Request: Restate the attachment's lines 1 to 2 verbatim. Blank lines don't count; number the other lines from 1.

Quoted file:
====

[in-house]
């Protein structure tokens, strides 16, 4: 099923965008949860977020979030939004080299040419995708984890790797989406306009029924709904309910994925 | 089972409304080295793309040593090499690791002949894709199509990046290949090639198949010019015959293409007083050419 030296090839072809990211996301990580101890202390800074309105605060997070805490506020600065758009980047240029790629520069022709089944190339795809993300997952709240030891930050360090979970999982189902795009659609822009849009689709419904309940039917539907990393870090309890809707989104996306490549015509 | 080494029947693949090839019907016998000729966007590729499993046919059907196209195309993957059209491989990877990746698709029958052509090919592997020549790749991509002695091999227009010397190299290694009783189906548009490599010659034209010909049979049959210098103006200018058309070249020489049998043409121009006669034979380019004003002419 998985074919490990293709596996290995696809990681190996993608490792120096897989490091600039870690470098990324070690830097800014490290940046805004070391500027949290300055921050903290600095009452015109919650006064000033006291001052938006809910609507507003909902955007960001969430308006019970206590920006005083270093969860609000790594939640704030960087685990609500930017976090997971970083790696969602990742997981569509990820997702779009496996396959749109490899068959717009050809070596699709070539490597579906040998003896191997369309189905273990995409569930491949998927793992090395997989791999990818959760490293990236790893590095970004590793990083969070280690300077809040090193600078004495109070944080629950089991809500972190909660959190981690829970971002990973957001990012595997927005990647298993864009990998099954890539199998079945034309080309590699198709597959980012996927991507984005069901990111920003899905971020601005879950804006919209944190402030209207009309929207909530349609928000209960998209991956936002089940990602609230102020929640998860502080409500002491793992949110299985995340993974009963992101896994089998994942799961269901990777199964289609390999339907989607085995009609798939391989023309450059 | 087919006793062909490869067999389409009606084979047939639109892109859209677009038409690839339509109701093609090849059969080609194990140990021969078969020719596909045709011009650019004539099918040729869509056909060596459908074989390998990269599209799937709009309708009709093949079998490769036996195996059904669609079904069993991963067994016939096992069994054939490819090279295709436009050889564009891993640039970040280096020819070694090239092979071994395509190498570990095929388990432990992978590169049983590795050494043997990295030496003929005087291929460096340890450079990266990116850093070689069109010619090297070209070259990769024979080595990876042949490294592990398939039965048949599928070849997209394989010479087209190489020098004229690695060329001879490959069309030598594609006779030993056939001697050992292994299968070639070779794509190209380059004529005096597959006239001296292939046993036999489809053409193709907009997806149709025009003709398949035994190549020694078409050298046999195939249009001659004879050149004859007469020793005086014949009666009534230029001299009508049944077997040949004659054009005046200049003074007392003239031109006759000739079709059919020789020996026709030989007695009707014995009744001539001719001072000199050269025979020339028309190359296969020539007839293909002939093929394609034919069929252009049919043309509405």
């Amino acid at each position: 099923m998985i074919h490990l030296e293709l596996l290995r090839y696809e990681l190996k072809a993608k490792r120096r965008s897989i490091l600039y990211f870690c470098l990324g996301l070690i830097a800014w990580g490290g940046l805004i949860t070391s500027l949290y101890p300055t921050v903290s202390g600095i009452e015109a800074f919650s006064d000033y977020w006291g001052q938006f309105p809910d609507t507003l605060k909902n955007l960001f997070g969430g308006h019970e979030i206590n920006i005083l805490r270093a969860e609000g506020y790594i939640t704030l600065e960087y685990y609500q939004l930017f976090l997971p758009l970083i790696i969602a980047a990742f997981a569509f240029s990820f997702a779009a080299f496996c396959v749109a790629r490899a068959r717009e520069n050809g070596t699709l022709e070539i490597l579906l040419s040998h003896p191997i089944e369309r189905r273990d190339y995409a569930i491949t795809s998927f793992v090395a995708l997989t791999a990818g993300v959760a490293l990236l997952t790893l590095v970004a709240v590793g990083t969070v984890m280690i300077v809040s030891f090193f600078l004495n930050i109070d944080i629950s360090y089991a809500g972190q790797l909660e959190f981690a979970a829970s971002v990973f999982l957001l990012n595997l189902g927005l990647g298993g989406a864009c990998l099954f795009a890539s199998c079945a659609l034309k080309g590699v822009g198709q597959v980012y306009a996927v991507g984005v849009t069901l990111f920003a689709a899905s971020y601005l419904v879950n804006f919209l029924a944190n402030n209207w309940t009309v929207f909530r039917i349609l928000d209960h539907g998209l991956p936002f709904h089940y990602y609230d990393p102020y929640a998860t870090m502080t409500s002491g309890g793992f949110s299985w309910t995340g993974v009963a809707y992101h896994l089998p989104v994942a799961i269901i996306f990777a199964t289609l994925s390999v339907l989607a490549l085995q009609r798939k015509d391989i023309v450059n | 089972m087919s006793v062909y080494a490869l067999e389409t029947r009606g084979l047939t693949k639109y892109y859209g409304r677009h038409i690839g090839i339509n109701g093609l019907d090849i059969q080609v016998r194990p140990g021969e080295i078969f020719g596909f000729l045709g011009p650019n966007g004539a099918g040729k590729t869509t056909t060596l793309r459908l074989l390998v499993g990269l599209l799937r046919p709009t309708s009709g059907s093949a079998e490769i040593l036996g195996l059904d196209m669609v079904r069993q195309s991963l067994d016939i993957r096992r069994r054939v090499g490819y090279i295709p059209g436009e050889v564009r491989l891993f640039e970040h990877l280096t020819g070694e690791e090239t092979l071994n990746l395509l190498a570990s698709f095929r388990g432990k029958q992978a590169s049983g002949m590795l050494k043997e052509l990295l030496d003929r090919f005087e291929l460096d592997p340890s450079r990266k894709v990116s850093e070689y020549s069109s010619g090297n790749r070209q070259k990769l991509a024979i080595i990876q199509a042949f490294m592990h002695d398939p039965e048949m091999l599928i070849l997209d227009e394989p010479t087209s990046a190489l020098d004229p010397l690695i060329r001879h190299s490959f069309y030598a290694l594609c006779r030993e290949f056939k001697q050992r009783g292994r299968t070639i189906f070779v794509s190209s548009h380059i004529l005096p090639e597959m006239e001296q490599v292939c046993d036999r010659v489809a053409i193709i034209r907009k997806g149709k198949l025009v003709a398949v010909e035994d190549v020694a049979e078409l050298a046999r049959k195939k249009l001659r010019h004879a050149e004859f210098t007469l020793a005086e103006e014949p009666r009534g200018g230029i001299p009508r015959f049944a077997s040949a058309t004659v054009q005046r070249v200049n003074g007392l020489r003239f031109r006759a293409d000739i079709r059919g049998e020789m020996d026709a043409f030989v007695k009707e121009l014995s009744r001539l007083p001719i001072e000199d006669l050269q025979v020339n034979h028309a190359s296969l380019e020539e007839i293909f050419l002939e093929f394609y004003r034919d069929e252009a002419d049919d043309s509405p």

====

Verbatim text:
[in-house]
């Protein structure tokens, strides 16, 4: 099923965008949860977020979030939004080299040419995708984890790797989406306009029924709904309910994925 | 089972409304080295793309040593090499690791002949894709199509990046290949090639198949010019015959293409007083050419 030296090839072809990211996301990580101890202390800074309105605060997070805490506020600065758009980047240029790629520069022709089944190339795809993300997952709240030891930050360090979970999982189902795009659609822009849009689709419904309940039917539907990393870090309890809707989104996306490549015509 | 080494029947693949090839019907016998000729966007590729499993046919059907196209195309993957059209491989990877990746698709029958052509090919592997020549790749991509002695091999227009010397190299290694009783189906548009490599010659034209010909049979049959210098103006200018058309070249020489049998043409121009006669034979380019004003002419 998985074919490990293709596996290995696809990681190996993608490792120096897989490091600039870690470098990324070690830097800014490290940046805004070391500027949290300055921050903290600095009452015109919650006064000033006291001052938006809910609507507003909902955007960001969430308006019970206590920006005083270093969860609000790594939640704030960087685990609500930017976090997971970083790696969602990742997981569509990820997702779009496996396959749109490899068959717009050809070596699709070539490597579906040998003896191997369309189905273990995409569930491949998927793992090395997989791999990818959760490293990236790893590095970004590793990083969070280690300077809040090193600078004495109070944080629950089991809500972190909660959190981690829970971002990973957001990012595997927005990647298993864009990998099954890539199998079945034309080309590699198709597959980012996927991507984005069901990111920003899905971020601005879950804006919209944190402030209207009309929207909530349609928000209960998209991956936002089940990602609230102020929640998860502080409500002491793992949110299985995340993974009963992101896994089998994942799961269901990777199964289609390999339907989607085995009609798939391989023309450059 | 087919006793062909490869067999389409009606084979047939639109892109859209677009038409690839339509109701093609090849059969080609194990140990021969078969020719596909045709011009650019004539099918040729869509056909060596459908074989390998990269599209799937709009309708009709093949079998490769036996195996059904669609079904069993991963067994016939096992069994054939490819090279295709436009050889564009891993640039970040280096020819070694090239092979071994395509190498570990095929388990432990992978590169049983590795050494043997990295030496003929005087291929460096340890450079990266990116850093070689069109010619090297070209070259990769024979080595990876042949490294592990398939039965048949599928070849997209394989010479087209190489020098004229690695060329001879490959069309030598594609006779030993056939001697050992292994299968070639070779794509190209380059004529005096597959006239001296292939046993036999489809053409193709907009997806149709025009003709398949035994190549020694078409050298046999195939249009001659004879050149004859007469020793005086014949009666009534230029001299009508049944077997040949004659054009005046200049003074007392003239031109006759000739079709059919020789020996026709030989007695009707014995009744001539001719001072000199050269025979020339028309190359296969020539007839293909002939093929394609034919069929252009049919043309509405």